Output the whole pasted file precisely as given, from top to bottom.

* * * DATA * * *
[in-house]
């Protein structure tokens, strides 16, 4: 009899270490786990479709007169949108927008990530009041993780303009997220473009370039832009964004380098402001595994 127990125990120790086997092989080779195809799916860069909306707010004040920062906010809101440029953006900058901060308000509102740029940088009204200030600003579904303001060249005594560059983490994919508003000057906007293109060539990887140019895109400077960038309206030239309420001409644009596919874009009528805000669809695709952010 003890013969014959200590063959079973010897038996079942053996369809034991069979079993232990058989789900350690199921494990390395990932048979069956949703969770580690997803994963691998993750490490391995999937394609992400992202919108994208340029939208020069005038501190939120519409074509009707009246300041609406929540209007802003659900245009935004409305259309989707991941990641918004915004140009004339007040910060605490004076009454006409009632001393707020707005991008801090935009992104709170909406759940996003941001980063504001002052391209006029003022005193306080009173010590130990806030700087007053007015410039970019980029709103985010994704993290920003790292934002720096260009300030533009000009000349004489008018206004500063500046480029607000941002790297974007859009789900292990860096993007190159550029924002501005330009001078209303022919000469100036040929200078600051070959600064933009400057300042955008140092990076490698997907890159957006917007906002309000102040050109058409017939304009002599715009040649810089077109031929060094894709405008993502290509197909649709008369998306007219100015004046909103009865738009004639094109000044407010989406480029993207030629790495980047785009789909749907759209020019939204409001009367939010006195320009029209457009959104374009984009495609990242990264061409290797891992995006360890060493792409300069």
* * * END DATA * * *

[in-house]
């Protein structure tokens, strides 16, 4: 009899270490786990479709007169949108927008990530009041993780303009997220473009370039832009964004380098402001595994 127990125990120790086997092989080779195809799916860069909306707010004040920062906010809101440029953006900058901060308000509102740029940088009204200030600003579904303001060249005594560059983490994919508003000057906007293109060539990887140019895109400077960038309206030239309420001409644009596919874009009528805000669809695709952010 003890013969014959200590063959079973010897038996079942053996369809034991069979079993232990058989789900350690199921494990390395990932048979069956949703969770580690997803994963691998993750490490391995999937394609992400992202919108994208340029939208020069005038501190939120519409074509009707009246300041609406929540209007802003659900245009935004409305259309989707991941990641918004915004140009004339007040910060605490004076009454006409009632001393707020707005991008801090935009992104709170909406759940996003941001980063504001002052391209006029003022005193306080009173010590130990806030700087007053007015410039970019980029709103985010994704993290920003790292934002720096260009300030533009000009000349004489008018206004500063500046480029607000941002790297974007859009789900292990860096993007190159550029924002501005330009001078209303022919000469100036040929200078600051070959600064933009400057300042955008140092990076490698997907890159957006917007906002309000102040050109058409017939304009002599715009040649810089077109031929060094894709405008993502290509197909649709008369998306007219100015004046909103009865738009004639094109000044407010989406480029993207030629790495980047785009789909749907759209020019939204409001009367939010006195320009029209457009959104374009984009495609990242990264061409290797891992995006360890060493792409300069």